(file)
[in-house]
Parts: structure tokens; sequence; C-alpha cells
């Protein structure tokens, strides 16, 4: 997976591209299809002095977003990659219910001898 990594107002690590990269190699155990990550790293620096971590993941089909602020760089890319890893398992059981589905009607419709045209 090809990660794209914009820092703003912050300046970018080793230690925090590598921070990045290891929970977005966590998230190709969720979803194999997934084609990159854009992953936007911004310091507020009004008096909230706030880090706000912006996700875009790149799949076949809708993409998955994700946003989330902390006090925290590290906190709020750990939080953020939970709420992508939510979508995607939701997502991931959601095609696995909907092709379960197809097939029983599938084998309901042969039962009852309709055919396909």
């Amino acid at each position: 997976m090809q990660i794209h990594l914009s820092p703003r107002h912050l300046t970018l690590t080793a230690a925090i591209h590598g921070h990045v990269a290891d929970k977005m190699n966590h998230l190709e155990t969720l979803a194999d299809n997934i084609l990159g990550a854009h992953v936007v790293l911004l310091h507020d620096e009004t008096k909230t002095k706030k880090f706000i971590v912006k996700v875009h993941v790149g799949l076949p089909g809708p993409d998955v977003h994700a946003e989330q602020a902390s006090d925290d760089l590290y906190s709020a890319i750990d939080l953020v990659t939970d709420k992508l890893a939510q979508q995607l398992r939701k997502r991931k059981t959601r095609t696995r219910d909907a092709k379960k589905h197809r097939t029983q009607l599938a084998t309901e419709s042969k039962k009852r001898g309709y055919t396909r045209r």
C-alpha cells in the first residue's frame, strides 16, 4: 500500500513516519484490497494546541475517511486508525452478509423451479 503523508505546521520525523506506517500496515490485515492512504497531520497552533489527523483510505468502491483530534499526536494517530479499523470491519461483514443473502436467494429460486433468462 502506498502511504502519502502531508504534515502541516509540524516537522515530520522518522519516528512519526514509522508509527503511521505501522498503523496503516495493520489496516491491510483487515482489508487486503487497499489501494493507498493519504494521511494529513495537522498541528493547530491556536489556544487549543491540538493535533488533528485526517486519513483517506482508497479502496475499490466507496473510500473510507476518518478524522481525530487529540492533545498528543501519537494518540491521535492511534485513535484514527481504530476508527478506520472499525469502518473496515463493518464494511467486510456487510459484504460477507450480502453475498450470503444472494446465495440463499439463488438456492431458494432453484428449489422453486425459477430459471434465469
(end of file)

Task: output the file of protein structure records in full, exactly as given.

[in-house]
Parts: structure tokens; sequence; C-alpha cells
């Protein structure tokens, strides 16, 4: 997976591209299809002095977003990659219910001898 990594107002690590990269190699155990990550790293620096971590993941089909602020760089890319890893398992059981589905009607419709045209 090809990660794209914009820092703003912050300046970018080793230690925090590598921070990045290891929970977005966590998230190709969720979803194999997934084609990159854009992953936007911004310091507020009004008096909230706030880090706000912006996700875009790149799949076949809708993409998955994700946003989330902390006090925290590290906190709020750990939080953020939970709420992508939510979508995607939701997502991931959601095609696995909907092709379960197809097939029983599938084998309901042969039962009852309709055919396909």
């Amino acid at each position: 997976m090809q990660i794209h990594l914009s820092p703003r107002h912050l300046t970018l690590t080793a230690a925090i591209h590598g921070h990045v990269a290891d929970k977005m190699n966590h998230l190709e155990t969720l979803a194999d299809n997934i084609l990159g990550a854009h992953v936007v790293l911004l310091h507020d620096e009004t008096k909230t002095k706030k880090f706000i971590v912006k996700v875009h993941v790149g799949l076949p089909g809708p993409d998955v977003h994700a946003e989330q602020a902390s006090d925290d760089l590290y906190s709020a890319i750990d939080l953020v990659t939970d709420k992508l890893a939510q979508q995607l398992r939701k997502r991931k059981t959601r095609t696995r219910d909907a092709k379960k589905h197809r097939t029983q009607l599938a084998t309901e419709s042969k039962k009852r001898g309709y055919t396909r045209r």
C-alpha cells in the first residue's frame, strides 16, 4: 500500500513516519484490497494546541475517511486508525452478509423451479 503523508505546521520525523506506517500496515490485515492512504497531520497552533489527523483510505468502491483530534499526536494517530479499523470491519461483514443473502436467494429460486433468462 502506498502511504502519502502531508504534515502541516509540524516537522515530520522518522519516528512519526514509522508509527503511521505501522498503523496503516495493520489496516491491510483487515482489508487486503487497499489501494493507498493519504494521511494529513495537522498541528493547530491556536489556544487549543491540538493535533488533528485526517486519513483517506482508497479502496475499490466507496473510500473510507476518518478524522481525530487529540492533545498528543501519537494518540491521535492511534485513535484514527481504530476508527478506520472499525469502518473496515463493518464494511467486510456487510459484504460477507450480502453475498450470503444472494446465495440463499439463488438456492431458494432453484428449489422453486425459477430459471434465469